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Freedom's Main LineThe Journey of Reconciliation and the Freedom Rides$
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Derek Charles Catsam

Print publication date: 2008

Print ISBN-13: 9780813125114

Published to Kentucky Scholarship Online: September 2011

DOI: 10.5810/kentucky/9780813125114.001.0001

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PRINTED FROM KENTUCKY SCHOLARSHIP ONLINE (www.kentucky.universitypressscholarship.com). (c) Copyright The University Press of Kentucky, 2020. All Rights Reserved. An individual user may print out a PDF of a single chapter of a monograph in KSO for personal use.date: 28 February 2020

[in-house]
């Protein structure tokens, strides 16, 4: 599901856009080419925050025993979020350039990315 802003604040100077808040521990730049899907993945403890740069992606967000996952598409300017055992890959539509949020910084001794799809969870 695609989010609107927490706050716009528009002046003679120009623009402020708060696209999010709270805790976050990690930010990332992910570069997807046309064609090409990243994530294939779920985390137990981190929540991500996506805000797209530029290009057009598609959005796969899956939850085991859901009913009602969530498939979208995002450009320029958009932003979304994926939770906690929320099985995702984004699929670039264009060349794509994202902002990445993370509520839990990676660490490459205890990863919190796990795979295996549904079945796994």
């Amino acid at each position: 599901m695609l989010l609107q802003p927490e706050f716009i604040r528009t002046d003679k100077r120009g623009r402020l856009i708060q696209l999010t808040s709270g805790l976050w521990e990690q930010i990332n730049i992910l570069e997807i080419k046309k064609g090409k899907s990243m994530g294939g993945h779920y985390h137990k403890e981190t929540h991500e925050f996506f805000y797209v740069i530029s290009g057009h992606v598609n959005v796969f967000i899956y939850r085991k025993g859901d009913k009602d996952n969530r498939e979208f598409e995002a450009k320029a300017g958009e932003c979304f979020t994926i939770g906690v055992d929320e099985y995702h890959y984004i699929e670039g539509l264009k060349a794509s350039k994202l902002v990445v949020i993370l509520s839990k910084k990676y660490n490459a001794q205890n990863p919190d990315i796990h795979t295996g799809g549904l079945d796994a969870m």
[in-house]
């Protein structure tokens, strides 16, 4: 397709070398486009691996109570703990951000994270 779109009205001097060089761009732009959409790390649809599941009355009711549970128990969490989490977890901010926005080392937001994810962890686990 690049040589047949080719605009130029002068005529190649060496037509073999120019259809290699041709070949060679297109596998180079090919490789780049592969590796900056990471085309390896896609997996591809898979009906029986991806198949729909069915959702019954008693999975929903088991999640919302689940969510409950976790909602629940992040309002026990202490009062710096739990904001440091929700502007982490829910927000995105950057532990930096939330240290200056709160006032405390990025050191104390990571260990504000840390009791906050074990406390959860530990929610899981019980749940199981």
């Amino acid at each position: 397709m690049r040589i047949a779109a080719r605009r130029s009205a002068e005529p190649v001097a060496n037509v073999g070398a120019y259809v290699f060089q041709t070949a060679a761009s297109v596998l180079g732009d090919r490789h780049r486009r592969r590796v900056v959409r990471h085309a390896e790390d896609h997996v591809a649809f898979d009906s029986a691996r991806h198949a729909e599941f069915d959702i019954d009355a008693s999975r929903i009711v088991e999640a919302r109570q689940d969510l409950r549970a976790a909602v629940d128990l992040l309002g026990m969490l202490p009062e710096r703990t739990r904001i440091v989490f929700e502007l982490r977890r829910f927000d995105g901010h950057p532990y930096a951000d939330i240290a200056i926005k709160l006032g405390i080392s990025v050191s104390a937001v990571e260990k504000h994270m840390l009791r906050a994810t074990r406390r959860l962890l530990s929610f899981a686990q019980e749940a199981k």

“That Irreducible Citadel of Southernism”

(p.238) (p.239) Chapter 10 Mississippi
Freedom's Main Line


University Press of Kentucky

For those in North Carolina, Mississippi was considered as a civilization already on a decline while the Virginians perceived Mississippi to be a backwards culture in which the ruling class was unskilled and did not give full attention to their duties. However, other Southerners viewed Mississippi to represent a different class in itself after the crimes and the racist incidences that took place there. The state resisted as it considered the decision of the Brown case to be null and void. This chapter looks into how Governor James P. Coleman initiated the “State Sovereignty Commission” to offset the state's reputation for racial atrocity.

Keywords:   racial atrocity, James P. Coleman, State Sovereignty Commission, Mississippi, Brown

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